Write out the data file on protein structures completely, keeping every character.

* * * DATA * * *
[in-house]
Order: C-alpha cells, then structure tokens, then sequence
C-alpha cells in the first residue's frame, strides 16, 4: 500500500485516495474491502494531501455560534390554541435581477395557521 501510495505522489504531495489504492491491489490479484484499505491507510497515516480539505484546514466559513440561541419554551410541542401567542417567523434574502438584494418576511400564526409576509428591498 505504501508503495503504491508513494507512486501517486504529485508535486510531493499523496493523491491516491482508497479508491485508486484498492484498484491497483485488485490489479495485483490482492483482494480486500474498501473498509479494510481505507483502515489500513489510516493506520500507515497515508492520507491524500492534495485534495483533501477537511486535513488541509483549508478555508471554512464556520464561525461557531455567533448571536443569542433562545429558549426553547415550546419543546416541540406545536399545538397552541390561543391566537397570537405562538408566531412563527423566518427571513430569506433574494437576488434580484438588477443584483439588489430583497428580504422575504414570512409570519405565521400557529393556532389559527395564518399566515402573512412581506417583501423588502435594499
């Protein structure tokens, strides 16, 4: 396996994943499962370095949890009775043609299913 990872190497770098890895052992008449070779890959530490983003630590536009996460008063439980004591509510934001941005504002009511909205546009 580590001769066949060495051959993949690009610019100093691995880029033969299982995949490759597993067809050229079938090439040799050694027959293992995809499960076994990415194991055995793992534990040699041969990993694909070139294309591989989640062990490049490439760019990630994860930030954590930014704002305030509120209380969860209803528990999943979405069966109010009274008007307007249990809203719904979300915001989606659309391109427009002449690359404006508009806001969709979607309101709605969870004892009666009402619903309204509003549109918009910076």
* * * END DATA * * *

[in-house]
Order: C-alpha cells, then structure tokens, then sequence
C-alpha cells in the first residue's frame, strides 16, 4: 500500500485516495474491502494531501455560534390554541435581477395557521 501510495505522489504531495489504492491491489490479484484499505491507510497515516480539505484546514466559513440561541419554551410541542401567542417567523434574502438584494418576511400564526409576509428591498 505504501508503495503504491508513494507512486501517486504529485508535486510531493499523496493523491491516491482508497479508491485508486484498492484498484491497483485488485490489479495485483490482492483482494480486500474498501473498509479494510481505507483502515489500513489510516493506520500507515497515508492520507491524500492534495485534495483533501477537511486535513488541509483549508478555508471554512464556520464561525461557531455567533448571536443569542433562545429558549426553547415550546419543546416541540406545536399545538397552541390561543391566537397570537405562538408566531412563527423566518427571513430569506433574494437576488434580484438588477443584483439588489430583497428580504422575504414570512409570519405565521400557529393556532389559527395564518399566515402573512412581506417583501423588502435594499
């Protein structure tokens, strides 16, 4: 396996994943499962370095949890009775043609299913 990872190497770098890895052992008449070779890959530490983003630590536009996460008063439980004591509510934001941005504002009511909205546009 580590001769066949060495051959993949690009610019100093691995880029033969299982995949490759597993067809050229079938090439040799050694027959293992995809499960076994990415194991055995793992534990040699041969990993694909070139294309591989989640062990490049490439760019990630994860930030954590930014704002305030509120209380969860209803528990999943979405069966109010009274008007307007249990809203719904979300915001989606659309391109427009002449690359404006508009806001969709979607309101709605969870004892009666009402619903309204509003549109918009910076």